What's the purpose of all this ceremony and ritual? At the beginning of this article I scoffed a bit at the ridiculously lavish ceremonies surrounding sporting events or commercial enterprises. The object of those empty rituals is to convince the gathered throng that these trivial events are truly momentous. Of course, it's all a sham because it's just a game or a new business venture. But what about these rites at the foot of Mt. Sinai? Were they also empty motions to win over a gullible populace? I certainly hope not, because that would make this article equally shallow. I think the key to understanding the true significance of these events is in the sequence of events.
In the ancient world many solemn treaties were accompanied by sacrifices. We saw this with the Patriarchs as well. However in our circumstance, something extraordinary occurred. After the customary sacrifice the terms of the covenant were read (the mishpatim or laws), and the people were inspired to declare na'aseh v'nishma. That changed everything. Our ancestors' profound commitment to obey whatever God would propose precipitated a remarkable response from God. For the first time in history God identified with us. The vision of something Divine was accompanied by the words elokei yisroel, God of Israel. The world will know of God as our God. Now that's cool. There was reciprocal love and respect at Mt. Sinai. Mutuality was achieved in the shadow of the mountain, a confluence of the spirit. We would be God's, and in some way God would be ours.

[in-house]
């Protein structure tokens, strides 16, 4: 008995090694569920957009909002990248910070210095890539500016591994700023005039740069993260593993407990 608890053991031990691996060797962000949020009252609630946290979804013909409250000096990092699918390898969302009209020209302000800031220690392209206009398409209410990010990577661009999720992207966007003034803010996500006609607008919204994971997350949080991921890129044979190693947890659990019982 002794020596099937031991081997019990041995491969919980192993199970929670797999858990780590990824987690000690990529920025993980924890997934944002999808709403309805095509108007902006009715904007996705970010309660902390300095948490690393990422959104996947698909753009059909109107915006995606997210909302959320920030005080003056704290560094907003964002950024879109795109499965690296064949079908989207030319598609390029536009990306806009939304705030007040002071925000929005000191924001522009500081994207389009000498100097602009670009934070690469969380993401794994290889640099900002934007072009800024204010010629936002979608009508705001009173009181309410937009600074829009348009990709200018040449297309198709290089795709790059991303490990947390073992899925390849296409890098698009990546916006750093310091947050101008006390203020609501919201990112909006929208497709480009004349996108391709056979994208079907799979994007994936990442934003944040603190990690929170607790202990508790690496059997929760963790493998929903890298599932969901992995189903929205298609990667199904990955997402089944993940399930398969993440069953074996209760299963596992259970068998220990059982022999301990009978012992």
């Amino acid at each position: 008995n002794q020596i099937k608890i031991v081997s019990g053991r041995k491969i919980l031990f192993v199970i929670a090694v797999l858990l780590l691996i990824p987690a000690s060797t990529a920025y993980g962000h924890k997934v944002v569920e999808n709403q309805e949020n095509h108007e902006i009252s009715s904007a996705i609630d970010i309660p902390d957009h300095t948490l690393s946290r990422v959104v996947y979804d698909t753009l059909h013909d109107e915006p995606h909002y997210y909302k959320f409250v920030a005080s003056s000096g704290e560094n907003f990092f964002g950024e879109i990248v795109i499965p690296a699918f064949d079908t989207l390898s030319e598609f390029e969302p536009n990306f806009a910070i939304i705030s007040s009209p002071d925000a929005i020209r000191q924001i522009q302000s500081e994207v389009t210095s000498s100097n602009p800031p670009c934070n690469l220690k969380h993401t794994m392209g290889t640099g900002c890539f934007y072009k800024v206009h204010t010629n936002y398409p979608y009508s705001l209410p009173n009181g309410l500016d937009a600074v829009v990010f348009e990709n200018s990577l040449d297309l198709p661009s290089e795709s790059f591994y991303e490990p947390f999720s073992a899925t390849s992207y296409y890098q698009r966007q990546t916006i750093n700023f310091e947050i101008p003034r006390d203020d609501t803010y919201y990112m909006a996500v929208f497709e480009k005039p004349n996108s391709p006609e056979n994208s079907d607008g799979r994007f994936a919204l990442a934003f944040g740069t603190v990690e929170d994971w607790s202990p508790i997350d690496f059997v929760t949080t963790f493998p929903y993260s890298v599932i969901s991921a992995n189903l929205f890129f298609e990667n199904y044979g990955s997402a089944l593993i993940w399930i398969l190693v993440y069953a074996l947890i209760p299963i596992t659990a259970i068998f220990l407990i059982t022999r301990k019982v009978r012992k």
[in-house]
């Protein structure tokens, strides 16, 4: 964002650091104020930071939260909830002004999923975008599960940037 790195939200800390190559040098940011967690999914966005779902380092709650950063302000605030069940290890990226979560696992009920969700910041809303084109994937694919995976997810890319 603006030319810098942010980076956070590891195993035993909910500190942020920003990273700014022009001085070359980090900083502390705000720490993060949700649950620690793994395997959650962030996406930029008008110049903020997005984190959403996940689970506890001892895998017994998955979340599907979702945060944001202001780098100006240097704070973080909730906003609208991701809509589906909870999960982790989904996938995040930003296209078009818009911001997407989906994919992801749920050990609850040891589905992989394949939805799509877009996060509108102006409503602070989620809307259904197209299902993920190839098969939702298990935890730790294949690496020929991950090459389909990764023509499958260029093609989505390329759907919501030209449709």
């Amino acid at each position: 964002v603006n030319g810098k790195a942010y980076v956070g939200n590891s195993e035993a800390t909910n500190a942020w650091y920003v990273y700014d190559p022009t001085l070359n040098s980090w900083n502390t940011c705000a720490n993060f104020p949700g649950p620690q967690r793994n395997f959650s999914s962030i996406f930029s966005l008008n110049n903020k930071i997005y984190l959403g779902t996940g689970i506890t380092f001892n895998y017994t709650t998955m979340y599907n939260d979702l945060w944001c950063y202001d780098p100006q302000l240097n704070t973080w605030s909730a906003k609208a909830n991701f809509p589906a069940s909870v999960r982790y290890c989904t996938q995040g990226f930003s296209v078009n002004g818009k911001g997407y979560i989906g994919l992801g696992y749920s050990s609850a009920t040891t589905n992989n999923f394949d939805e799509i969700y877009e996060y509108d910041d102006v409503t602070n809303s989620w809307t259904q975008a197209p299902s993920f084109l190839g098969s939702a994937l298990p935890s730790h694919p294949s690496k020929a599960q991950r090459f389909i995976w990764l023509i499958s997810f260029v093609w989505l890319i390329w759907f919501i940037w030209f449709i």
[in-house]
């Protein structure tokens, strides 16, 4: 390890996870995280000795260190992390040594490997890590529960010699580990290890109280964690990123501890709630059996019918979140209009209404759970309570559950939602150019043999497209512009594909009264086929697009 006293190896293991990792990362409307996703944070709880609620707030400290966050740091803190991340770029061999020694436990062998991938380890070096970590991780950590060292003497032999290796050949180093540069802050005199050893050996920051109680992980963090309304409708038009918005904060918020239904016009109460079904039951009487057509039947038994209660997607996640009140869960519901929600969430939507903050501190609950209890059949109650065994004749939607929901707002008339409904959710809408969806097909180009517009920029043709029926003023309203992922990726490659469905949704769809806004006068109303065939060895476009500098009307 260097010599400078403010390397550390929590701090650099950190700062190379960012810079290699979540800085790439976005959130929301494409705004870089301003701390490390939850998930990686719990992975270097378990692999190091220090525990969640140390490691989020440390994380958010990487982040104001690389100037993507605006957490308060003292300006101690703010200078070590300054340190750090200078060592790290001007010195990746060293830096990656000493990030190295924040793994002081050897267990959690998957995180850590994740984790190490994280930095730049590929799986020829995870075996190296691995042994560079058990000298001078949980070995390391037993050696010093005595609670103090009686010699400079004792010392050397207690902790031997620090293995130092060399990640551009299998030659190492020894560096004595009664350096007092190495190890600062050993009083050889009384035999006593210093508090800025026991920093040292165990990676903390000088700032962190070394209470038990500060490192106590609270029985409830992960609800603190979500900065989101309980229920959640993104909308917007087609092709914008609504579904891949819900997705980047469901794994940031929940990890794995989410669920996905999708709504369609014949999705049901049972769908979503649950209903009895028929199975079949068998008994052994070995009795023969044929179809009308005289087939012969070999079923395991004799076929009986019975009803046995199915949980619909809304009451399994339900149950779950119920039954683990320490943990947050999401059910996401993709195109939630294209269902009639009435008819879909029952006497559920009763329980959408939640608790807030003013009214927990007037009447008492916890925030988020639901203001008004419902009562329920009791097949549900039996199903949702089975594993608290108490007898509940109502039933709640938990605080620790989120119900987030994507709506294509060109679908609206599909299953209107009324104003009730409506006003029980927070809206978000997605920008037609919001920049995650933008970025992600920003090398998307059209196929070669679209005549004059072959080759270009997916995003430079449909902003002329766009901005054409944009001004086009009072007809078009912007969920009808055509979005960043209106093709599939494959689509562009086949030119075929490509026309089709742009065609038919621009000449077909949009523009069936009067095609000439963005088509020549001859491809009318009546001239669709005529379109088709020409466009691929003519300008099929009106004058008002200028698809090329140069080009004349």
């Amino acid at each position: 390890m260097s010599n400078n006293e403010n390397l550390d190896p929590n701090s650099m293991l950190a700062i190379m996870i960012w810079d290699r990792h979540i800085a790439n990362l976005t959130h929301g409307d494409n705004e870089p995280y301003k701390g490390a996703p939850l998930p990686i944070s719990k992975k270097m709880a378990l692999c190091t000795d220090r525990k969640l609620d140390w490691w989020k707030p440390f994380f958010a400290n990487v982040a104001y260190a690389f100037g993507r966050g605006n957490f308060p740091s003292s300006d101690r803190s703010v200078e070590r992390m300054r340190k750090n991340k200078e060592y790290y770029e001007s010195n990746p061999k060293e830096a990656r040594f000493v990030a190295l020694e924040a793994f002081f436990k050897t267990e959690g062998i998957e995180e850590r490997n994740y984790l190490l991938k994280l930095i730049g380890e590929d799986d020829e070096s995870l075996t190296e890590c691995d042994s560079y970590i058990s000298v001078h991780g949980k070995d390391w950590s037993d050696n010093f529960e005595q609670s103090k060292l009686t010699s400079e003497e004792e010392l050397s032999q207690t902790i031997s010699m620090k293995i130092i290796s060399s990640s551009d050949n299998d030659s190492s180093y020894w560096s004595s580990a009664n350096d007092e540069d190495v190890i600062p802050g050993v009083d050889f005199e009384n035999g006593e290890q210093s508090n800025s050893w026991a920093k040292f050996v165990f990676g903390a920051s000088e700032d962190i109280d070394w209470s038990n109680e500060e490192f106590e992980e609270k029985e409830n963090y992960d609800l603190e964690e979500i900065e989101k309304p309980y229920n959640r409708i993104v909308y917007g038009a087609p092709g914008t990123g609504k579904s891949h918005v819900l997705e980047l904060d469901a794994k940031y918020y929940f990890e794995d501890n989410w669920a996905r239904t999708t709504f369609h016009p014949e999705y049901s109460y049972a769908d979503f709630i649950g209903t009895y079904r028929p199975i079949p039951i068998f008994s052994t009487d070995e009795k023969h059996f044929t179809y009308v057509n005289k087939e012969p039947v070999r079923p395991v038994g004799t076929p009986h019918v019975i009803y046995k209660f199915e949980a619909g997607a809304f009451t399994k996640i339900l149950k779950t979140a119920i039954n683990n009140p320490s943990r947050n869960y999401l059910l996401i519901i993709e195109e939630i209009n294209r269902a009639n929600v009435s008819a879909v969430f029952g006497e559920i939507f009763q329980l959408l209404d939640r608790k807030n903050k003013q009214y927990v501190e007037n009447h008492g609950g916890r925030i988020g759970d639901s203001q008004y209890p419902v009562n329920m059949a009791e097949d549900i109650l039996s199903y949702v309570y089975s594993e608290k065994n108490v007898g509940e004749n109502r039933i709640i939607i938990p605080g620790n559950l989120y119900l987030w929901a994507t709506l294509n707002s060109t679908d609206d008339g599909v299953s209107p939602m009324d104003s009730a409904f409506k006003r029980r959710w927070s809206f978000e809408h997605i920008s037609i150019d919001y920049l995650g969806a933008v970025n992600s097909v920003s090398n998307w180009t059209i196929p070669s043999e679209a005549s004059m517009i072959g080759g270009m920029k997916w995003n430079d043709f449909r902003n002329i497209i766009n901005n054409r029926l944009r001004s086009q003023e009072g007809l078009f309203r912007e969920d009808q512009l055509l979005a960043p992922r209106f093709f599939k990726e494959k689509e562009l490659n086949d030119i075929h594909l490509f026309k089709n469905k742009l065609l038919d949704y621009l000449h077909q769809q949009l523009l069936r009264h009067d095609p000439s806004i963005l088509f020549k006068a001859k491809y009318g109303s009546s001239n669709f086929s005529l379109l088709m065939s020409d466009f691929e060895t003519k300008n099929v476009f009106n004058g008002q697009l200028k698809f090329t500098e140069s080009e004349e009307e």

This amazing ceremony was the backdrop to the true accomplishment of the gathering, namely the consummation of Israel's love affair with God. These were not hollow rituals; these were hallowed commitments. When we read these accounts, it's not about the show and the spectacle. It's about the content of this eternal agreement. The brit entered into at Sinai is eternal, unbreakable and unconditional. Each side commits to adhere to their respective responsibilities, regardless of the other's compliance.
The world is filled with big time pageants, including parades and spectacles and, yes, half time extravaganzas, but they are full of sound and fury (and costume malfunctions) signifying little or nothing. The show's the thing. But that's not true about the revelation at Mt. Sinai. At the foot of the smoldering mountain the display was breathtaking, the wonder was beyond belief, but it wasn't about the spectacle. It was about the content.